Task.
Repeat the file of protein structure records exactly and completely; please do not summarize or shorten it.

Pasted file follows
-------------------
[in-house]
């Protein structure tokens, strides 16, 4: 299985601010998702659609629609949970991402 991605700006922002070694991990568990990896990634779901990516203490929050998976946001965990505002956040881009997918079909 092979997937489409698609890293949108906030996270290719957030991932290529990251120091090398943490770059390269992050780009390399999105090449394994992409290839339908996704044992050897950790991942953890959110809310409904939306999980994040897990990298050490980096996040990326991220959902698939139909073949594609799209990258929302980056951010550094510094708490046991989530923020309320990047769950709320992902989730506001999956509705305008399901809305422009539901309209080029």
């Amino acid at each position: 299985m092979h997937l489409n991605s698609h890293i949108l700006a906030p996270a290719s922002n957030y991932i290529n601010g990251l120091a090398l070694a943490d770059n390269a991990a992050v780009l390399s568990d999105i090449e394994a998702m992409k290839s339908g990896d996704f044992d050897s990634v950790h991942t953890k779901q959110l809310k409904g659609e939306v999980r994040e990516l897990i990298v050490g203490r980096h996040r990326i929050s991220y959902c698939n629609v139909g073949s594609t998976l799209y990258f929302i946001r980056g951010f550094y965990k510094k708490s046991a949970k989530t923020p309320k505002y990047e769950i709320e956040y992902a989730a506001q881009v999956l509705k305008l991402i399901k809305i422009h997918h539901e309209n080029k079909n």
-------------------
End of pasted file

[in-house]
């Protein structure tokens, strides 16, 4: 299985601010998702659609629609949970991402 991605700006922002070694991990568990990896990634779901990516203490929050998976946001965990505002956040881009997918079909 092979997937489409698609890293949108906030996270290719957030991932290529990251120091090398943490770059390269992050780009390399999105090449394994992409290839339908996704044992050897950790991942953890959110809310409904939306999980994040897990990298050490980096996040990326991220959902698939139909073949594609799209990258929302980056951010550094510094708490046991989530923020309320990047769950709320992902989730506001999956509705305008399901809305422009539901309209080029």
């Amino acid at each position: 299985m092979h997937l489409n991605s698609h890293i949108l700006a906030p996270a290719s922002n957030y991932i290529n601010g990251l120091a090398l070694a943490d770059n390269a991990a992050v780009l390399s568990d999105i090449e394994a998702m992409k290839s339908g990896d996704f044992d050897s990634v950790h991942t953890k779901q959110l809310k409904g659609e939306v999980r994040e990516l897990i990298v050490g203490r980096h996040r990326i929050s991220y959902c698939n629609v139909g073949s594609t998976l799209y990258f929302i946001r980056g951010f550094y965990k510094k708490s046991a949970k989530t923020p309320k505002y990047e769950i709320e956040y992902a989730a506001q881009v999956l509705k305008l991402i399901k809305i422009h997918h539901e309209n080029k079909n």